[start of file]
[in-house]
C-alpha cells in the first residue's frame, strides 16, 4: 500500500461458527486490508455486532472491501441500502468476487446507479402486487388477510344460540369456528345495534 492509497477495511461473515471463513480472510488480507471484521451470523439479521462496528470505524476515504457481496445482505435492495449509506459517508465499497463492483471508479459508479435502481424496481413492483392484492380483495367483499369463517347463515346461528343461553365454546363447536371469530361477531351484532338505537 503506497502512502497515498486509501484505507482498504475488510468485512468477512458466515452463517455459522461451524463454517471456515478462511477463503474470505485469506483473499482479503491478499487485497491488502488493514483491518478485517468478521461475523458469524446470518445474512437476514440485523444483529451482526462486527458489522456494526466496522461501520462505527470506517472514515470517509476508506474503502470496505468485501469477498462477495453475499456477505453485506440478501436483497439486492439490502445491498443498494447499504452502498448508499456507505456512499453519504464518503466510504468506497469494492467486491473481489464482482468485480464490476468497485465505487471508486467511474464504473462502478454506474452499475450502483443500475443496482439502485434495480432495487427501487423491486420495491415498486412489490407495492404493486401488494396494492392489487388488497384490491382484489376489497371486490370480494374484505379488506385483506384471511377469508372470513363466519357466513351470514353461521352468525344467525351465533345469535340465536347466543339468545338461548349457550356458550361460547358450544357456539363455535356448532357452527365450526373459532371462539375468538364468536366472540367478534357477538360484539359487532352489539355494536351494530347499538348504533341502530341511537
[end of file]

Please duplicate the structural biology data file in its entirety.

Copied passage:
[in-house]
C-alpha cells in the first residue's frame, strides 16, 4: 500500500461458527486490508455486532472491501441500502468476487446507479402486487388477510344460540369456528345495534 492509497477495511461473515471463513480472510488480507471484521451470523439479521462496528470505524476515504457481496445482505435492495449509506459517508465499497463492483471508479459508479435502481424496481413492483392484492380483495367483499369463517347463515346461528343461553365454546363447536371469530361477531351484532338505537 503506497502512502497515498486509501484505507482498504475488510468485512468477512458466515452463517455459522461451524463454517471456515478462511477463503474470505485469506483473499482479503491478499487485497491488502488493514483491518478485517468478521461475523458469524446470518445474512437476514440485523444483529451482526462486527458489522456494526466496522461501520462505527470506517472514515470517509476508506474503502470496505468485501469477498462477495453475499456477505453485506440478501436483497439486492439490502445491498443498494447499504452502498448508499456507505456512499453519504464518503466510504468506497469494492467486491473481489464482482468485480464490476468497485465505487471508486467511474464504473462502478454506474452499475450502483443500475443496482439502485434495480432495487427501487423491486420495491415498486412489490407495492404493486401488494396494492392489487388488497384490491382484489376489497371486490370480494374484505379488506385483506384471511377469508372470513363466519357466513351470514353461521352468525344467525351465533345469535340465536347466543339468545338461548349457550356458550361460547358450544357456539363455535356448532357452527365450526373459532371462539375468538364468536366472540367478534357477538360484539359487532352489539355494536351494530347499538348504533341502530341511537